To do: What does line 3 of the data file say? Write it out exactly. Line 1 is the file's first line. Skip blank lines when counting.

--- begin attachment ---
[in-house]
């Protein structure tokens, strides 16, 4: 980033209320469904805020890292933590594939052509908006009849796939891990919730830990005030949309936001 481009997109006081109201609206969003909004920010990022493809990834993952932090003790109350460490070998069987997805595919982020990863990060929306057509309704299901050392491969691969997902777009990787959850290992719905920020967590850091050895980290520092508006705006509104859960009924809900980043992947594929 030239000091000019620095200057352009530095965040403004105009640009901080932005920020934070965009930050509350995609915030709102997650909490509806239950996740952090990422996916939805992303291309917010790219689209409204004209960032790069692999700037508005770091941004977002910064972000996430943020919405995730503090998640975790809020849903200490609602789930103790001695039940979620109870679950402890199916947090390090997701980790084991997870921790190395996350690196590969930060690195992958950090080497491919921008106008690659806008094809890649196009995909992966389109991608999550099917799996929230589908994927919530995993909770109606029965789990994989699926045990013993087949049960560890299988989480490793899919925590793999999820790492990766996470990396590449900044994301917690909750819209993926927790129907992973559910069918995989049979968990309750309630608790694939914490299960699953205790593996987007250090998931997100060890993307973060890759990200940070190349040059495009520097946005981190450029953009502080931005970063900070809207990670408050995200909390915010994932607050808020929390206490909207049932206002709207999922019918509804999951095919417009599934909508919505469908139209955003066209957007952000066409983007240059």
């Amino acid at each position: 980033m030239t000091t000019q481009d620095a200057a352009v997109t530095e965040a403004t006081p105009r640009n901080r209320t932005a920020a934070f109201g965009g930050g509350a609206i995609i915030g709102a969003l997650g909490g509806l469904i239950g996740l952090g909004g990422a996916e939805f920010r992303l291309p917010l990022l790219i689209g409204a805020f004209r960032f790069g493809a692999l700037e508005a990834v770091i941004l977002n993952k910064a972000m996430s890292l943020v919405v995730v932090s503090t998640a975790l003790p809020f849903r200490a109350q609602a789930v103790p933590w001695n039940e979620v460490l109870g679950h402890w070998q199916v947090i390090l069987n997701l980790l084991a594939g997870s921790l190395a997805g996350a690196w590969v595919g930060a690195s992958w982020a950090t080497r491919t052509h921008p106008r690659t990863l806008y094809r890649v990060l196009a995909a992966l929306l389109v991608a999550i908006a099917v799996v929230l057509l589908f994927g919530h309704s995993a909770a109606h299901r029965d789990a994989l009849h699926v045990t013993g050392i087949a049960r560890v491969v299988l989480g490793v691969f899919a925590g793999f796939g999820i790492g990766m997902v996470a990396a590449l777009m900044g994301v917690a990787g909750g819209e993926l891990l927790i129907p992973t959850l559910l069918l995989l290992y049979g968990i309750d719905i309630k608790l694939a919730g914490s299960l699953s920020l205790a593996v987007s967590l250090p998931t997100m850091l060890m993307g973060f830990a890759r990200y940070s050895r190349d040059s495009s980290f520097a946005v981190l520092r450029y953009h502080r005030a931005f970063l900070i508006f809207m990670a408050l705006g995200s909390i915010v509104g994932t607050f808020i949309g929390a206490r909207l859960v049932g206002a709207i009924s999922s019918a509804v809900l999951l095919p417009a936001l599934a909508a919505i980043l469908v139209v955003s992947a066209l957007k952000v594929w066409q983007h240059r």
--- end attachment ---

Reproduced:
């Amino acid at each position: 980033m030239t000091t000019q481009d620095a200057a352009v997109t530095e965040a403004t006081p105009r640009n901080r209320t932005a920020a934070f109201g965009g930050g509350a609206i995609i915030g709102a969003l997650g909490g509806l469904i239950g996740l952090g909004g990422a996916e939805f920010r992303l291309p917010l990022l790219i689209g409204a805020f004209r960032f790069g493809a692999l700037e508005a990834v770091i941004l977002n993952k910064a972000m996430s890292l943020v919405v995730v932090s503090t998640a975790l003790p809020f849903r200490a109350q609602a789930v103790p933590w001695n039940e979620v460490l109870g679950h402890w070998q199916v947090i390090l069987n997701l980790l084991a594939g997870s921790l190395a997805g996350a690196w590969v595919g930060a690195s992958w982020a950090t080497r491919t052509h921008p106008r690659t990863l806008y094809r890649v990060l196009a995909a992966l929306l389109v991608a999550i908006a099917v799996v929230l057509l589908f994927g919530h309704s995993a909770a109606h299901r029965d789990a994989l009849h699926v045990t013993g050392i087949a049960r560890v491969v299988l989480g490793v691969f899919a925590g793999f796939g999820i790492g990766m997902v996470a990396a590449l777009m900044g994301v917690a990787g909750g819209e993926l891990l927790i129907p992973t959850l559910l069918l995989l290992y049979g968990i309750d719905i309630k608790l694939a919730g914490s299960l699953s920020l205790a593996v987007s967590l250090p998931t997100m850091l060890m993307g973060f830990a890759r990200y940070s050895r190349d040059s495009s980290f520097a946005v981190l520092r450029y953009h502080r005030a931005f970063l900070i508006f809207m990670a408050l705006g995200s909390i915010v509104g994932t607050f808020i949309g929390a206490r909207l859960v049932g206002a709207i009924s999922s019918a509804v809900l999951l095919p417009a936001l599934a909508a919505i980043l469908v139209v955003s992947a066209l957007k952000v594929w066409q983007h240059r």